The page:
Aggressive harvesting has been going on for 50 years

Editor: You don’t have to imagine what landscapes will look like after salvage harvesting has occurred.


You don’t have to imagine what landscapes will look like after salvage harvesting has occurred.

Aggressive harvesting has been going on in many areas of the Lakes District for the past 50 years.

You can drive, ride your bike or horse, run or walk to almost any height of land and witness it for yourself. However, unlike Judy Stratton’s futuristic forest and flood Armageddon landscape you may not even notice that clear cut harvesting had at one time occurred … although now with all the dead pine surrounding the old cut blocks they are easier to see as they are generally the only spaces that are green.

And what is our alternative to aggressive harvesting of dead pine?

I would guess fire storms, deforestation for agriculture, pipelines and a mass exodus of the majority of our human population.

In my 25 plus years of forest contracting and basically living on clear cuts, I have grown to view them as vibrant forest landscapes that critters like mule deer use as new habitats and corridors more than they use the adjacent mature stands.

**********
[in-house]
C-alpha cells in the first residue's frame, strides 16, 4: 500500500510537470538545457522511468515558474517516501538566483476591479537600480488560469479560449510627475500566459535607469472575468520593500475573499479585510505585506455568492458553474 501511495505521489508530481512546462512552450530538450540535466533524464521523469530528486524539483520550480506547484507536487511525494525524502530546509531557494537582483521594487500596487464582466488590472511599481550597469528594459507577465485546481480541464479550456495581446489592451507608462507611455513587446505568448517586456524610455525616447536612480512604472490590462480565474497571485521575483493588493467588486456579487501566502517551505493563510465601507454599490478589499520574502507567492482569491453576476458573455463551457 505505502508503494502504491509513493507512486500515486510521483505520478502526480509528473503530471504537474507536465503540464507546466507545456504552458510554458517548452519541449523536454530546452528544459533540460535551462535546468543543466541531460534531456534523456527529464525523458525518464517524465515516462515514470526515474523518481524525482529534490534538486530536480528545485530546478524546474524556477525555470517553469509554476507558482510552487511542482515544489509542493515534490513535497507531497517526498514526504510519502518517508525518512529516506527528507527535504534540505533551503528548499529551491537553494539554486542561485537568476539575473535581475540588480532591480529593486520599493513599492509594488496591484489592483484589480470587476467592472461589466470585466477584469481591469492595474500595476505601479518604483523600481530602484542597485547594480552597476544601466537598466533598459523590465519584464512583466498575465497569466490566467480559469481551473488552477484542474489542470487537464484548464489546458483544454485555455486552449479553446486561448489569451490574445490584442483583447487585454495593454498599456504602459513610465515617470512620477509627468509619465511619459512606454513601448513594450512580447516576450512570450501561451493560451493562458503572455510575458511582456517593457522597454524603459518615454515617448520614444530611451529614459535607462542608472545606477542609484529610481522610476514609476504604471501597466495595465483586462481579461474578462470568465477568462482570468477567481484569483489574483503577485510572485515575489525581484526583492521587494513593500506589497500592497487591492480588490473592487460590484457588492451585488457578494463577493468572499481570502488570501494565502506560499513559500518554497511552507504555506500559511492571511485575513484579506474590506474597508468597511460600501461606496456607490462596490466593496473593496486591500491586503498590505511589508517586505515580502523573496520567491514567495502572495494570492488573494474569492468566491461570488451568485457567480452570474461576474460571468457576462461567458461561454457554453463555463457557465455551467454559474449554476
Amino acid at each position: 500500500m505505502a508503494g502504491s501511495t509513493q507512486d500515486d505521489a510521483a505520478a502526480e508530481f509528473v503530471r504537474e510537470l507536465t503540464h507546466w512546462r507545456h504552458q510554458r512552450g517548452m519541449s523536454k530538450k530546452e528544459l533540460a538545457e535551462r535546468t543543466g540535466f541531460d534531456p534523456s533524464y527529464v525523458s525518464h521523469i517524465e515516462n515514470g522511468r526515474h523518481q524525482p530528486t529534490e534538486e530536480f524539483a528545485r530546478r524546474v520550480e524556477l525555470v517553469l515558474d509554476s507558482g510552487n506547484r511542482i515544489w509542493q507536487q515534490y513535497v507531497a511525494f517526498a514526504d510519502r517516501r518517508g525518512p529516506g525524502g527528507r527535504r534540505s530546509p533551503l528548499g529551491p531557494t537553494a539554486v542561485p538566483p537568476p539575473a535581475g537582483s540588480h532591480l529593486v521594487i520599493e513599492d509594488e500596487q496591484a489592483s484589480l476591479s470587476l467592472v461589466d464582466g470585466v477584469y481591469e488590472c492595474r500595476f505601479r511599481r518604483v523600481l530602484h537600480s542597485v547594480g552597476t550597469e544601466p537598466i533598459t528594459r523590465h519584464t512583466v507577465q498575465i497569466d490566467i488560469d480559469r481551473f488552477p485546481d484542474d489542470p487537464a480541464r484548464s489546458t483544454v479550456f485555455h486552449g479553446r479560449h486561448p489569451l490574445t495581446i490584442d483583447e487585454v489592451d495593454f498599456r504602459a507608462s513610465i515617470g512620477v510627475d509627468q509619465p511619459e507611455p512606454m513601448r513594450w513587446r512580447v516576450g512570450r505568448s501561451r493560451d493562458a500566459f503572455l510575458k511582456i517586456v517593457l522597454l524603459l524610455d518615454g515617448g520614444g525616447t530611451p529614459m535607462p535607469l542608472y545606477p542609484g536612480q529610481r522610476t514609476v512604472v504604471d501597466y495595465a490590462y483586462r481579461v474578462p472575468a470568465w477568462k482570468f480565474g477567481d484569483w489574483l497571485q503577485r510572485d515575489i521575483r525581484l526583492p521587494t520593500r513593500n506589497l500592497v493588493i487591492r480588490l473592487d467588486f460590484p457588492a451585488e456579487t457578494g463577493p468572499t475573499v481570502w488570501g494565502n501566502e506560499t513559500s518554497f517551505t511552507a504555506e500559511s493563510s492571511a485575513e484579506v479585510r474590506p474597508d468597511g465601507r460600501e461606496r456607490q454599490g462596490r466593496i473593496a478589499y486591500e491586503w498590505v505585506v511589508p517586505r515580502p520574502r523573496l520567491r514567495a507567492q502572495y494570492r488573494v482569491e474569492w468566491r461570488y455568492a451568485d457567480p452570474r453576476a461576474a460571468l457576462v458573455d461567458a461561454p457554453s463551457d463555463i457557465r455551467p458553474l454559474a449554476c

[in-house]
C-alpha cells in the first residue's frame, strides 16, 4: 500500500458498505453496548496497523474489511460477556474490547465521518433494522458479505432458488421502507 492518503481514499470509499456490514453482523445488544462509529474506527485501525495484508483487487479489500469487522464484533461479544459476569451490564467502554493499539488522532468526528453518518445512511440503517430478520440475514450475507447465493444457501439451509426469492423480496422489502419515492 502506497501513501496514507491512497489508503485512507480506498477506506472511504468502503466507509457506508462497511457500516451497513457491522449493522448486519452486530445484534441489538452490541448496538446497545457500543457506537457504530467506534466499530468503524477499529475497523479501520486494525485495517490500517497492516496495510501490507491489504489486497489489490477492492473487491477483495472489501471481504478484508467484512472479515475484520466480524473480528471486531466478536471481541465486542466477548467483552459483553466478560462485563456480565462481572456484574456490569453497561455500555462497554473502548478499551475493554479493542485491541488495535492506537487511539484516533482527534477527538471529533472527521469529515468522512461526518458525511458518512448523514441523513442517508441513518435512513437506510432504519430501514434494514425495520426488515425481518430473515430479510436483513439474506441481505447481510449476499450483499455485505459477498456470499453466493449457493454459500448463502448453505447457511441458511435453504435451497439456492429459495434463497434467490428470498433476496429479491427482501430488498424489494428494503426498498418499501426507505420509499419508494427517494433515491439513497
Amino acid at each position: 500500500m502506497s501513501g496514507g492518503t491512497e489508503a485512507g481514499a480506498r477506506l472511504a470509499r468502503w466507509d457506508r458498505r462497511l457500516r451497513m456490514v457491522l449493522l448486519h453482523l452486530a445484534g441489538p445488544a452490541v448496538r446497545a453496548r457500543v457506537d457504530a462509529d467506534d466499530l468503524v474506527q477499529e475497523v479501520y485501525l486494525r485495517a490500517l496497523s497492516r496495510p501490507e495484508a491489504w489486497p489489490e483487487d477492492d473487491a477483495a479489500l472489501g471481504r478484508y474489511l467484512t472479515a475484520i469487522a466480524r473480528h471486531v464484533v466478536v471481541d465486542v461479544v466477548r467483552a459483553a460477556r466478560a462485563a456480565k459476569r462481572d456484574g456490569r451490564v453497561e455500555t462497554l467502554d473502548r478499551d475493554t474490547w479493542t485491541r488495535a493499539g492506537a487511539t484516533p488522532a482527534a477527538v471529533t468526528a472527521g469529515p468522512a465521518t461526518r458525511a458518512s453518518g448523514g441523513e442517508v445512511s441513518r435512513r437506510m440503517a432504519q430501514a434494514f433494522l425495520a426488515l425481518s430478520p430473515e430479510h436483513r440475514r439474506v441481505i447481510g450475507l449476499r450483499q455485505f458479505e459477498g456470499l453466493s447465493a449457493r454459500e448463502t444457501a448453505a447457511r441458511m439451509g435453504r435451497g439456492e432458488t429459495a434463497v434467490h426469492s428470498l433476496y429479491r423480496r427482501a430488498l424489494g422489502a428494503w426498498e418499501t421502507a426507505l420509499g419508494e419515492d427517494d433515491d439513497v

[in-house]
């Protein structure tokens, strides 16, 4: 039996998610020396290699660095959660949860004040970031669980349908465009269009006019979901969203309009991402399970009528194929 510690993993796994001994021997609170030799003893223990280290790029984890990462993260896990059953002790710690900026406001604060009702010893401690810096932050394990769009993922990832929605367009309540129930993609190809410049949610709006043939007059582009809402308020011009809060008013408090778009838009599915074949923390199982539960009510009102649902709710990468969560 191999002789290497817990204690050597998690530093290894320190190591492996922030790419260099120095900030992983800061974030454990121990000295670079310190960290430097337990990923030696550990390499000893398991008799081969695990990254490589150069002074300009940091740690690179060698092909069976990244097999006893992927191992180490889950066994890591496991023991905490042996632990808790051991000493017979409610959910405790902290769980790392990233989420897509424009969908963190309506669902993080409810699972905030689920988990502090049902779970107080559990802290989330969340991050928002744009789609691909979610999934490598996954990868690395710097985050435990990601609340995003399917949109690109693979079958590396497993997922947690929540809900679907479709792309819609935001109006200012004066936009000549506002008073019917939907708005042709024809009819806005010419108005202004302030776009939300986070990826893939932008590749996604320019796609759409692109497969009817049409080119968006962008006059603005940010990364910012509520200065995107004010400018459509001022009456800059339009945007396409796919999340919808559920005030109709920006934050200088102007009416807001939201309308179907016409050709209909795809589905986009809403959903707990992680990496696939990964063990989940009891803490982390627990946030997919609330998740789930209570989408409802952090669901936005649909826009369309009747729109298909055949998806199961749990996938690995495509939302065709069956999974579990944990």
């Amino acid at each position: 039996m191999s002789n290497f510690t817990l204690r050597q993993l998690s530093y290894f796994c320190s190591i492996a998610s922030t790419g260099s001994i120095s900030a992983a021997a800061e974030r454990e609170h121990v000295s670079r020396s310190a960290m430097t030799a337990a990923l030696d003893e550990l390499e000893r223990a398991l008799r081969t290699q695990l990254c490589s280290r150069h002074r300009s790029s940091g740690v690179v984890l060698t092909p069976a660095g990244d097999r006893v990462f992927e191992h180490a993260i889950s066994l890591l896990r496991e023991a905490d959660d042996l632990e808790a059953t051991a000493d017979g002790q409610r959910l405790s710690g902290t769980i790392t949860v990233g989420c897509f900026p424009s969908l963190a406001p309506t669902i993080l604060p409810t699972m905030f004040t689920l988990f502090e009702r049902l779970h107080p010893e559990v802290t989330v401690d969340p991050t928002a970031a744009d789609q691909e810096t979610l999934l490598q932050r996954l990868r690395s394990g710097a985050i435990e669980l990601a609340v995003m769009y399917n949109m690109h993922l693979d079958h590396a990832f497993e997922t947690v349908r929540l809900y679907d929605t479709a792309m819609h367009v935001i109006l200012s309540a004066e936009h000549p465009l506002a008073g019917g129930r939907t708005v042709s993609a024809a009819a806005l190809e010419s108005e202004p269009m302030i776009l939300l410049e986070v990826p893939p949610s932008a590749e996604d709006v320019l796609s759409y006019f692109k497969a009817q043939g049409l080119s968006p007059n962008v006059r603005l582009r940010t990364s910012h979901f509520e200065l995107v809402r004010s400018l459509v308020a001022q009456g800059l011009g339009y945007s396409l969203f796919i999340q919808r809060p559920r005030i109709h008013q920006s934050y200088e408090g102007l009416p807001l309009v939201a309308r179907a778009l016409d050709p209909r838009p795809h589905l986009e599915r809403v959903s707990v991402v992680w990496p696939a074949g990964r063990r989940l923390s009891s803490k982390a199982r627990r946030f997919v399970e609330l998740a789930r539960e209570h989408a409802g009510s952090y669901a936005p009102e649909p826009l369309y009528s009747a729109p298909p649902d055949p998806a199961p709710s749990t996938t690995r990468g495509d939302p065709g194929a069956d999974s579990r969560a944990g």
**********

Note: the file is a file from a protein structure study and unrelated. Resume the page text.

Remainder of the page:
Human harvesting of the forest is much like wildfire except in my opinion better as we tie up the carbon and prevent it from becoming a greenhouse gas by building our homes and shelters out of a renewable resource.

By exporting lumber and raw logs around the world we can reduce the use and depletion of other non renewable resources. Since the time of the implementation of the forest practices code our water sheds have been carefully considered and monitored before and after harvesting and are always left intact with buffers of trees that act as wildlife shelter, something a wildfire would not discern.

Generally, the riparian corridors are heavier to spruce and aspen anyway and those species are not being targeted by the uplifts in annual allowable cut to facilitate the harvest of the more pure pine stands.

If the dead pines represent a 62 per cent increase to flooding then it would be far more effective in reducing the flood risk by careful well planned aggressive harvesting followed by prompt aggressive silviculture to ensure immediate green up.

The real threat to our watersheds is fire storms like we saw with the Binta fire and projects like the Northern Gateway Pipeline.

Dead tree huggers and arm chair environmentalists have become a great asset to big oil company’s as blind protectionism of the forest diminishes human populations within the forest which in turn makes it easier for industries that are out of sync with our natural world to cross our landscapes without consequence or accountability.

Let’s live in the forest and adapt our lives, industries and economics to be in harmony with its natural cycles.

It looks like a great Huckleberry crop forming on some big Comfor clear cuts and for a fee, I can provide a map to their location.


Chris Paulson